During this period, the restoration of destroyed houses and the improvement of life in the city were actively carried out. A special place is occupied by the arrival of a huge number of Russian troops and refugees. At the end of the civil war in Russia, during the evacuation from Crimea, France took patronage over the entire Russian army and refugees. The world had never known such a mass exodus of several million people and the Allies were not prepared for such a number. The Allies provided camps for living in the Istanbul area and began to look for other places in different cities and countries. More than 25,000 people arrived in Gallipoli in November 1920, the 1st Army Corps of the Russian Army under General Wrangel. The Russian army surrendered heavy weapons and part of the light infantry to the allies during the raid in Istanbul, but one tenth remained. In Gallipoli, units of the Russian 1st Army Corps had rifles, pistols and a small number of machine guns. The city became practically Russian with its own headquarters, commandant’s office and even military prisons. The Russians occupied all the free houses in the city, the remaining units were placed in the valley of the Buk-Dere River, which the French abandoned. One Russian military school occupied barracks next to the French garrison on the shore of the strait. The Russians behaved like a real army, not wanting to become refugees. This caused great conflicts, sometimes reaching almost an armed conflict with the French garrison. Supplies and food were from France, with some help from the American Red Cross under the leadership of Major Davis. Russians have made a great contribution to the culture and traditions of the city of Gelibolu. Six theaters were opened in the small town with the participation of former famous artists from Moscow and St. Petersburg. Art exhibitions, paintings, creativity, and decorative arts were held. Russian restaurants have opened with national Russian cuisine and vodka. A fashion has emerged for evening walks along the embankment and promenade. The gulf beach was opened and sports competitions in swimming and jumping were organized. International competitions in gymnastics, football and other sports were held. The car park was about 14 units (Peugeot, Renault, Ford**..), which was a lot for a small provincial town. The cars had little gas and were used for camp trips for important guests from Paris and Istanbul. The rest of the time the cars were used for training. A few years later, many officers moved to Paris and founded the Union of Russian Taxi Drivers. Russian military engineers bought a lens at a flea market in Istanbul and made a homemade camera. Using this camera, about a thousand photographs were taken of the city, nature, houses, the life of the local population, as well as all the parades and holidays. In fact, the entire photo chronicle of Gallipoli in the early 20th century was made by Russian war photographers. Most of the photographs and glass negatives were taken to Paris a few years later and are in our possession; we publish them below. Some will also eventually be given to the Invalides or the WWI Museum in Meaux.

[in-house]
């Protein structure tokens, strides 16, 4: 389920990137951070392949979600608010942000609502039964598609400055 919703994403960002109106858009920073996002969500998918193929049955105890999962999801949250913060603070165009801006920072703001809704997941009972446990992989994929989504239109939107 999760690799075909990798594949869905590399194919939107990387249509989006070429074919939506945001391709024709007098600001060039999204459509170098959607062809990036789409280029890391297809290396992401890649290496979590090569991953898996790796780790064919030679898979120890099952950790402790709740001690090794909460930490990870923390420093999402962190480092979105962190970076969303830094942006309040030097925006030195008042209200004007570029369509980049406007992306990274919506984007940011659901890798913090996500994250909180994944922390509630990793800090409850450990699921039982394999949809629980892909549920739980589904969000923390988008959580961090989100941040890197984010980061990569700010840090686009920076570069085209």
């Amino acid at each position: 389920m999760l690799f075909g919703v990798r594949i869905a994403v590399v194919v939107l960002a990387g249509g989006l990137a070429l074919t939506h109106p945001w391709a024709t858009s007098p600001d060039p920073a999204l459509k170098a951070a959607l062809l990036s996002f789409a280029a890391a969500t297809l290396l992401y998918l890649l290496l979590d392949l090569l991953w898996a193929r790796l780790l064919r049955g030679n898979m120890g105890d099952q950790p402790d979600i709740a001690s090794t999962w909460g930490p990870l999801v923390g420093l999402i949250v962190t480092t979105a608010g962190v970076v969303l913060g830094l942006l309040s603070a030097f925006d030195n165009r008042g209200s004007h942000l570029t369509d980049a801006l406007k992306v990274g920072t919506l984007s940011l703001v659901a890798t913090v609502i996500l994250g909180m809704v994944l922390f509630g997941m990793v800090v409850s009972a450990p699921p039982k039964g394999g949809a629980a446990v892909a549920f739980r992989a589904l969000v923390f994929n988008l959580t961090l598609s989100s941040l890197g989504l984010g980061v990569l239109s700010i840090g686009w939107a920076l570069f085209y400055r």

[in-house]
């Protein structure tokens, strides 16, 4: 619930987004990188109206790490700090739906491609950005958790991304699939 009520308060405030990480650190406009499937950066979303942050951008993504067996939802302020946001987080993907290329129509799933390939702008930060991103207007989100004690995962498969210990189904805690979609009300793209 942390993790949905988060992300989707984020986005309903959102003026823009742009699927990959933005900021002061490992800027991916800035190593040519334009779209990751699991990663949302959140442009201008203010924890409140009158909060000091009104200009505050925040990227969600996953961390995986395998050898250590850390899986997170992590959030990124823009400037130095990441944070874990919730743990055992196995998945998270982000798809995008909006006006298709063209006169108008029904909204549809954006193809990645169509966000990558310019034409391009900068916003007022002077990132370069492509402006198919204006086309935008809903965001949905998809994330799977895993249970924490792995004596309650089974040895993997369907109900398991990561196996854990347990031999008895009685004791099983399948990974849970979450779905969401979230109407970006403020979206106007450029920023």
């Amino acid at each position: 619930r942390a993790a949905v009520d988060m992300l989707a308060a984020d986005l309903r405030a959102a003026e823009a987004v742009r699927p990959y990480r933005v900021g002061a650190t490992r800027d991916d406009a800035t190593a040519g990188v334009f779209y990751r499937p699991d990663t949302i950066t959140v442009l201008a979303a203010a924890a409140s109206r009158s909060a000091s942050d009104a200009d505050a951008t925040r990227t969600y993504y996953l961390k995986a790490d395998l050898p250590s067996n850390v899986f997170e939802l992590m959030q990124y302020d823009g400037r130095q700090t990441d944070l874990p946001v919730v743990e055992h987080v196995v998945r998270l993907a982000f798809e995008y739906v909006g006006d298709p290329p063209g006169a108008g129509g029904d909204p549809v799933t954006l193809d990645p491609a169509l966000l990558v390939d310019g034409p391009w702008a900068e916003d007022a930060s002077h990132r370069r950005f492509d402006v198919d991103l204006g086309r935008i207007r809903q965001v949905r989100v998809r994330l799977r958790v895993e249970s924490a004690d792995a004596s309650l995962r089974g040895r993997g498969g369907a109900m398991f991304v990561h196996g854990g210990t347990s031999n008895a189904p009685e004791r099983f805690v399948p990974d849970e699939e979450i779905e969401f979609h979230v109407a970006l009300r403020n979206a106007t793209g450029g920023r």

For the period 1920-1923, a chronology and description of events were compiled, which we also briefly post below. I would also like to say that in Gelibolu there is an excellent military Museum dedicated to the Dardanelles operation of the Allies in the First World War, as well as the presence of the French and Russian armies in these places in 1920-23.
** You can see the same, and perhaps even these very cars, in the excellent Automobile Museum in Reims, Champagne, France.